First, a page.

GU-Q student wins Rhodes Scholarship to study at Oxford
November 22 2020 11:29 PM
Khansa Maria: It takes all of us working together to make the changes that we want to see. My George
Khansa Maria: It takes all of us working together to make the changes that we want to see. My Georgetown journey taught me that fighting for my rights and against internalised structural ableism never gets easier and yet it is up to us to fight against all odds.

Khansa Maria, a student at Qatar Foundation partner Georgetown University in Qatar (GU-Q), has been named a winner of a Rhodes Scholarship to attend the University of Oxford in the UK.
She will use the Rhodes, one of the most prestigious and selective postgraduate degree scholarships in the world, to pursue a master’s degree in Evidence-Based Social Intervention and Policy Evaluation after graduating at the end of the academic year in 2021.
With her degree, the GU-Q student hopes to become an effective policy maker for inclusive development in Pakistan.
Maria has already conducted significant research on disability rights through an Undergraduate Research Experience Programme grant from the Qatar National Research Fund (UREP24-215-5-041) to study employment challenges faced by people with disabilities in Qatar.
Her Honours in the Major thesis examines the trajectory of the disability rights movement within South Asia through the lens of literature.
GU-Q dean Dr Ahmad Dallal said: “For an undergraduate applying to graduate school, there are few distinctions that can surpass a Rhodes Scholarship in prestige.
“We are immensely proud of our student Khansa for this outstanding achievement, and we look forward to following her academic journey beyond Georgetown as she builds on the important policy research that began right here at Qatar Foundation.
“Khansa personifies the values of a Georgetown education: critical thinking and responsible and ethical action.”
Born and raised in Lahore, Pakistan, Maria has been blind since birth and has had to contend with social stigma and an educational system that lacked inclusive educational policies.
Undaunted, and with the support of her family, she made it her mission to confront both the cultural and structural barriers that perpetuate harmful stereotypes that result in the social, economic, and political marginalisation of people with disabilities.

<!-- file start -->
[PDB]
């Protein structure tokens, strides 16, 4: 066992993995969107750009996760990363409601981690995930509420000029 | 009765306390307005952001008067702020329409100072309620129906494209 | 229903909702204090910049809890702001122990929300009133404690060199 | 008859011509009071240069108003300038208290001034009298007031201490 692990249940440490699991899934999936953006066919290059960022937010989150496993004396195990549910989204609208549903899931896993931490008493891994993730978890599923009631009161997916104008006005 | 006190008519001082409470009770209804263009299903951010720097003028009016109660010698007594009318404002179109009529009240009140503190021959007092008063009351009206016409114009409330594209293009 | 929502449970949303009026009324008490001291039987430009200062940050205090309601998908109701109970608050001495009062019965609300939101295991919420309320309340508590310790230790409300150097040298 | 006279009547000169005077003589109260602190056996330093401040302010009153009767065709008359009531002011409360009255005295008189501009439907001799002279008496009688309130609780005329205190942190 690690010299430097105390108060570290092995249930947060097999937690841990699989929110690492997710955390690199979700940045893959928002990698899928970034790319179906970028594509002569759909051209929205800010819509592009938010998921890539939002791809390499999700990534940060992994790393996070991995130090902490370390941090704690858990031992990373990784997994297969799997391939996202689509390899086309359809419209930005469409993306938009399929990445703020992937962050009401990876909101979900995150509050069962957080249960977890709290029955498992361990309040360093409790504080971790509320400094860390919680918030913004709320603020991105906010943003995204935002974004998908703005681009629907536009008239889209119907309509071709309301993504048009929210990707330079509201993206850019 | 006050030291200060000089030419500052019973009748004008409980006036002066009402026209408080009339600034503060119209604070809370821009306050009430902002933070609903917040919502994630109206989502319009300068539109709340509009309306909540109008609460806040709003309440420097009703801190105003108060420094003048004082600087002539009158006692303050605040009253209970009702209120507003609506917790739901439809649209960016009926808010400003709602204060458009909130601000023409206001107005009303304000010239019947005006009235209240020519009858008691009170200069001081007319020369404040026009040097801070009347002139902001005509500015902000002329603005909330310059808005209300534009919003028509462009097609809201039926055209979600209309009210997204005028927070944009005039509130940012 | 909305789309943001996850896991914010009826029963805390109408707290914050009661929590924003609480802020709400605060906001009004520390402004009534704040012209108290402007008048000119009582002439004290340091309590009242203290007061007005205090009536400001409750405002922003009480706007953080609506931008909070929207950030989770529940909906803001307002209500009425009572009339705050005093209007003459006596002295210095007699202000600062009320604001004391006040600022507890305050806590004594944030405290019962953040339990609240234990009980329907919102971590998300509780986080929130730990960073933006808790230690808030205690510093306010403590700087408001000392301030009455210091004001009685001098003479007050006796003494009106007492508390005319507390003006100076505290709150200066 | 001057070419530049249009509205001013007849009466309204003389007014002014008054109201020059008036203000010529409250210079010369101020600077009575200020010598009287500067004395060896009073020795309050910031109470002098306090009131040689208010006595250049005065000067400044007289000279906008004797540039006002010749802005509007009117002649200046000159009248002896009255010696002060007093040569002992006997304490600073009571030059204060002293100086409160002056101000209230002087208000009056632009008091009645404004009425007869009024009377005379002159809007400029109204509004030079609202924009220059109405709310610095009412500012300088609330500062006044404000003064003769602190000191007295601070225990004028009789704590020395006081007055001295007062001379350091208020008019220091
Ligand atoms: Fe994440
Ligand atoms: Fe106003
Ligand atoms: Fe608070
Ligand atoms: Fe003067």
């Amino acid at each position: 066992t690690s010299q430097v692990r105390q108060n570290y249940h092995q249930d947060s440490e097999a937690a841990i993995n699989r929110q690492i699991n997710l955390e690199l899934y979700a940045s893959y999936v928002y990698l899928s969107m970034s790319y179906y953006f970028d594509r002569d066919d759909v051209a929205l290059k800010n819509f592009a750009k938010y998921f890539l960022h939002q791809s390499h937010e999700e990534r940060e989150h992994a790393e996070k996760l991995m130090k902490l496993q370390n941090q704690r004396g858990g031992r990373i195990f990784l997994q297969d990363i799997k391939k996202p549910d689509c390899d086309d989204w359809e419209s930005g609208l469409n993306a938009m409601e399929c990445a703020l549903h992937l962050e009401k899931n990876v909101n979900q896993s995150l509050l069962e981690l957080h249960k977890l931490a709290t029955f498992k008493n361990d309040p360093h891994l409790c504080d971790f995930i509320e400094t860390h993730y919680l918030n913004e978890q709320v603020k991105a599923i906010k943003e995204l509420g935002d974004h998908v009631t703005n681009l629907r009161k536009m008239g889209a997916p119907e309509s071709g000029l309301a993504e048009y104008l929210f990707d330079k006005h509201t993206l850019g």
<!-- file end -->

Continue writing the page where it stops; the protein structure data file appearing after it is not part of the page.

An international affairs curriculum, small class size, and emphasis on student research led Maria to the GU-Q campus in Education City, where she majored in Culture and Politics, a degree which she says “gave me a critical lens to view disability policy creation and evaluation”.
“I began to recognise the inextricable link between the culture that shapes us, and the policies that we hope will shape our future,” she added.
Maria's advocacy work extends far beyond the classroom.
From TedxYouth talks to winning debate championships, founding the Hope for Tomorrow organisation and serving in Student Government and other leadership roles, she has been breaking down barriers, shedding light on disability issues, and fighting for inclusion and accessibility at every step of her journey.
Only one Rhodes Scholarship is awarded to a student from Pakistan each year, and Maria plans on making the most of her achievement.
After completing her studies, she plans on returning to Pakistan to continue her efforts towards ensuring equal educational opportunities and workforce legal protections for people with disabilities.
“I call myself a disability rights activist, but I know that this is not enough,” she said. “It takes all of us working together to make the changes that we want to see.”
“I hope this next step brings me closer to working towards making that change,” Maria added. “My Georgetown journey taught me that fighting for my rights and against internalised structural ableism never gets easier and yet it is up to us to fight against all odds.”



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